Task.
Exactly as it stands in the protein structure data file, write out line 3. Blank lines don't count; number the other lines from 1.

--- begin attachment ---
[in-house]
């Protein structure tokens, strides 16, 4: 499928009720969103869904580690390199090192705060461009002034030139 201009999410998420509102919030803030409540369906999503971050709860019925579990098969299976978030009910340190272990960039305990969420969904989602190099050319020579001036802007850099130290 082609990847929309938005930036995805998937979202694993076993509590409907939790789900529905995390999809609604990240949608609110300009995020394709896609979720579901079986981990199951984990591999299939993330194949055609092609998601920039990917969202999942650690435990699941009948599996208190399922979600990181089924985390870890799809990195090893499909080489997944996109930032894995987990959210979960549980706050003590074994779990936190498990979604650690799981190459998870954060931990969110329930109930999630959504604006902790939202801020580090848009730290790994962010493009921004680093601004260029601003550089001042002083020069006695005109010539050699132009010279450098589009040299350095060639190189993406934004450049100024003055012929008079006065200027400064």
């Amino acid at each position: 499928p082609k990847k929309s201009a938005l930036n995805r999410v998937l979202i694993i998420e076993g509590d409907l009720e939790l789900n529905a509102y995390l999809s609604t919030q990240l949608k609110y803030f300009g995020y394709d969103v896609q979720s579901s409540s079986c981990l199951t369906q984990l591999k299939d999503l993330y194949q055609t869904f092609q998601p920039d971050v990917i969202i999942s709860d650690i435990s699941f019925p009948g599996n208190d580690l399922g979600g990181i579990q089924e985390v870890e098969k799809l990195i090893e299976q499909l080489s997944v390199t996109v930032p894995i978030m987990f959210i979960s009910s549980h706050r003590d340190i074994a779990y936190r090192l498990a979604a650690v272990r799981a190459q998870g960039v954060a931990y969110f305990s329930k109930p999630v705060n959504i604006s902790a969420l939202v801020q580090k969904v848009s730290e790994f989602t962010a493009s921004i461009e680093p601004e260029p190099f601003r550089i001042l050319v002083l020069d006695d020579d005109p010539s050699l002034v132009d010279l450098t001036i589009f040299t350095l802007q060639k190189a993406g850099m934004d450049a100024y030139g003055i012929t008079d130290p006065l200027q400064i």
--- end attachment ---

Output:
């Amino acid at each position: 499928p082609k990847k929309s201009a938005l930036n995805r999410v998937l979202i694993i998420e076993g509590d409907l009720e939790l789900n529905a509102y995390l999809s609604t919030q990240l949608k609110y803030f300009g995020y394709d969103v896609q979720s579901s409540s079986c981990l199951t369906q984990l591999k299939d999503l993330y194949q055609t869904f092609q998601p920039d971050v990917i969202i999942s709860d650690i435990s699941f019925p009948g599996n208190d580690l399922g979600g990181i579990q089924e985390v870890e098969k799809l990195i090893e299976q499909l080489s997944v390199t996109v930032p894995i978030m987990f959210i979960s009910s549980h706050r003590d340190i074994a779990y936190r090192l498990a979604a650690v272990r799981a190459q998870g960039v954060a931990y969110f305990s329930k109930p999630v705060n959504i604006s902790a969420l939202v801020q580090k969904v848009s730290e790994f989602t962010a493009s921004i461009e680093p601004e260029p190099f601003r550089i001042l050319v002083l020069d006695d020579d005109p010539s050699l002034v132009d010279l450098t001036i589009f040299t350095l802007q060639k190189a993406g850099m934004d450049a100024y030139g003055i012929t008079d130290p006065l200027q400064i």